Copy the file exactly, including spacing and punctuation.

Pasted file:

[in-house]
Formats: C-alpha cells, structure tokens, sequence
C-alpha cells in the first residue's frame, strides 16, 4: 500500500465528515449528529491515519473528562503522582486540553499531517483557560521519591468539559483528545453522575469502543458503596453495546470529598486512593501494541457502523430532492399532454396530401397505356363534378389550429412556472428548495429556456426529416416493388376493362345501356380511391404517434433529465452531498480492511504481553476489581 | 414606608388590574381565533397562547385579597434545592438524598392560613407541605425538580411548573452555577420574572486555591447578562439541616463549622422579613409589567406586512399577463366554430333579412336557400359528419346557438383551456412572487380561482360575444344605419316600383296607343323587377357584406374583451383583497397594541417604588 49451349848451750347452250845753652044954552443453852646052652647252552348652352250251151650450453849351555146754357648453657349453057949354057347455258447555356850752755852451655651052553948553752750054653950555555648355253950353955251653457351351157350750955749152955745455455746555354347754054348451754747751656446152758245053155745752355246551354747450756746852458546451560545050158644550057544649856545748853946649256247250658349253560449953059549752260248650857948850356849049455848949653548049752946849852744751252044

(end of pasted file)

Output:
[in-house]
Formats: C-alpha cells, structure tokens, sequence
C-alpha cells in the first residue's frame, strides 16, 4: 500500500465528515449528529491515519473528562503522582486540553499531517483557560521519591468539559483528545453522575469502543458503596453495546470529598486512593501494541457502523430532492399532454396530401397505356363534378389550429412556472428548495429556456426529416416493388376493362345501356380511391404517434433529465452531498480492511504481553476489581 | 414606608388590574381565533397562547385579597434545592438524598392560613407541605425538580411548573452555577420574572486555591447578562439541616463549622422579613409589567406586512399577463366554430333579412336557400359528419346557438383551456412572487380561482360575444344605419316600383296607343323587377357584406374583451383583497397594541417604588 49451349848451750347452250845753652044954552443453852646052652647252552348652352250251151650450453849351555146754357648453657349453057949354057347455258447555356850752755852451655651052553948553752750054653950555555648355253950353955251653457351351157350750955749152955745455455746555354347754054348451754747751656446152758245053155745752355246551354747450756746852458546451560545050158644550057544649856545748853946649256247250658349253560449953059549752260248650857948850356849049455848949653548049752946849852744751252044